Mandø, an island depending on the low tide

When I first heard about the small island in the Wadden Sea called Mandø, the first thing that came to my mind was the French island Mont Saint Michel, where the magnificent Norman Benedictine Abbey of St Michel is located. According to BBC News (*1), this is the second most visited tourist site in France with over three million visitors a year.

I believe that Mandø and Mont Saint Michel are quite similar in many ways. You might say “what does Mandø, a small Danish island with about 100 000 visitors (*2) every year have in common with a world known tourist destination such as Mont Saint Michel?” Well, to explain that I am going to mention only one but significant detail that has a major impact on these islands “to be, or not to be”.

You see, the one thing that makes both Mont Saint Michel and Mandø to the unique places that they are is the fact that they are only accessible by ground transportation during low tide. There is no bridge that connects these islands with the mainland. In other words; In order to be as attractive for visitors as they are today, both these destinations are depending on their unique surroundings to keep their magic touch. The delicate eco-system is of course, in my opinion, the main thing to be concerned about in this matter, but the aesthetics of a destination is also worth to protect. Especially when the money tourists spend on these destinations help to keep thousands of people occupied with tourism related jobs.

As there has been a constant increase in tourism at Mont Saint Michel, the intervention by humans have resulted in a damaged natural environment with erosions that will fill up the bay with slit which by year 2040 will result in that Mont Saint Michel won’t be an island anymore, but only a landlocked salt marchland without a functioning eco-system (*3)

With this said I would like to shed some light on an ongoing project called “La Baie – Réinvente le Mont”. Behind it stands an organization called Syndicat Mixte Baie du Mont-Saint-Michel. Their mission is to restore the natural landscape that surrounds Mont Saint Michel and to their help they have a €200 million budget. Out of that €200 million, €176 million is covered by public investments where the French tax payers are one of the stakeholders that will need to open up their wallets in order to make this project come true (*4).

This is an enormous amount of money to be spent on a problem that could have been avoided by adapting a sustainable tourism strategy already before the harm was done. In this case I would recommend that the  tourism organization that has Mandø under its wing should create a sustainable tourism development strategy as soon as possible. This will help them to save money in the long run and by protecting the surroundings that makes Mandø to the pearl in the Wadden Sea as it is today I am sure that they will reach their goals in time (*5).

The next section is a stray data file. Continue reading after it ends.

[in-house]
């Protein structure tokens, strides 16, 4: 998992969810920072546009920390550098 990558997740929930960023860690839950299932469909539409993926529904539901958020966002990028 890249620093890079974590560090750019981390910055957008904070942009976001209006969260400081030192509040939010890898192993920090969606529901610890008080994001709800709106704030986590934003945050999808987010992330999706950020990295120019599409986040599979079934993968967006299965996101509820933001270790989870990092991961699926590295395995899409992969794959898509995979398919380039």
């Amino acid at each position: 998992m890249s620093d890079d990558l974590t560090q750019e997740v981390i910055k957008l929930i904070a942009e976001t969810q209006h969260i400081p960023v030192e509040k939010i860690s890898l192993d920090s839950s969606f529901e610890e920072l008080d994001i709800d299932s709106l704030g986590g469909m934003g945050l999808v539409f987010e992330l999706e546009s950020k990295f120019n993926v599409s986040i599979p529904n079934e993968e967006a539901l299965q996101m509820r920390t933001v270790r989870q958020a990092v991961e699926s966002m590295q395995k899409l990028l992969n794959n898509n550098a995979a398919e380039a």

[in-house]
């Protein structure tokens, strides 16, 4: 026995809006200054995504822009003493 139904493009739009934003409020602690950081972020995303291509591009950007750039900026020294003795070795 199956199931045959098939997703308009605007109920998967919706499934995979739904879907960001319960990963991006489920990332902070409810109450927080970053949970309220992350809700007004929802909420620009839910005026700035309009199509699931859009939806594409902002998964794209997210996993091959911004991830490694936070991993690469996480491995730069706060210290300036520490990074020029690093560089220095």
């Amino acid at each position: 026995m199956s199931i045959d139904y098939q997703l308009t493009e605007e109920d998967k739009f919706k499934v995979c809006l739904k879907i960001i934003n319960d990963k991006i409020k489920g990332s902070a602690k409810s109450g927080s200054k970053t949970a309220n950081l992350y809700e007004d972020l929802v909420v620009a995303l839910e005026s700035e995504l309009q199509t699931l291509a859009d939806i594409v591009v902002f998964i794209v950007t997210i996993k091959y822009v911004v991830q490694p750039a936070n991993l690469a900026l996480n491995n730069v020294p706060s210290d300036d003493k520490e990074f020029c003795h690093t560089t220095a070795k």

BBC News – Mont Saint Michel to be restored. (n.d.). BBC – Homepage. Retrieved September 3, 2012, from



Mandø Joint Association & Small Islands Action Group (2010). A PLAN OF ACTION. Mandø – an island of possibilities, 1, 13. Retrieved September 3, 2012, from /Mandoe_action_plan_english_short.pdf



Project Mont Saint Michel, Restoring Mont Saint Michel to a marine setting. An operation of national interest, 1, 13.

Retrieved September 3, 2012, from



Project ownership – Official website of the restoring operation of the Mont-saint-Michel’s maritime character . (n.d.). Opération de rétablissement du caractère maritime du Mont-Saint-Michel. Retrieved September 3, 2012, from



The Inter-regional Wadden Sea Cooperation, (2000). Sustainable Tourism Development and Recreational Use in the Wadden Sea Region. NetForum, 1, 81. Retrieved September 3, 2012, from


2 Responses to “Mandø, an island depending on the low tide”

  1. Johan Adermalm says:

    *future goals (unfinished ending)

  2. Gabriel Blchac says:

    I found some interesting thoughts in your blog. Mont Saint Michel also came to my mind as we were crusing on the sea bottom. so they may use some of their strategy to preserve the island from complete outflow of people and tourists.

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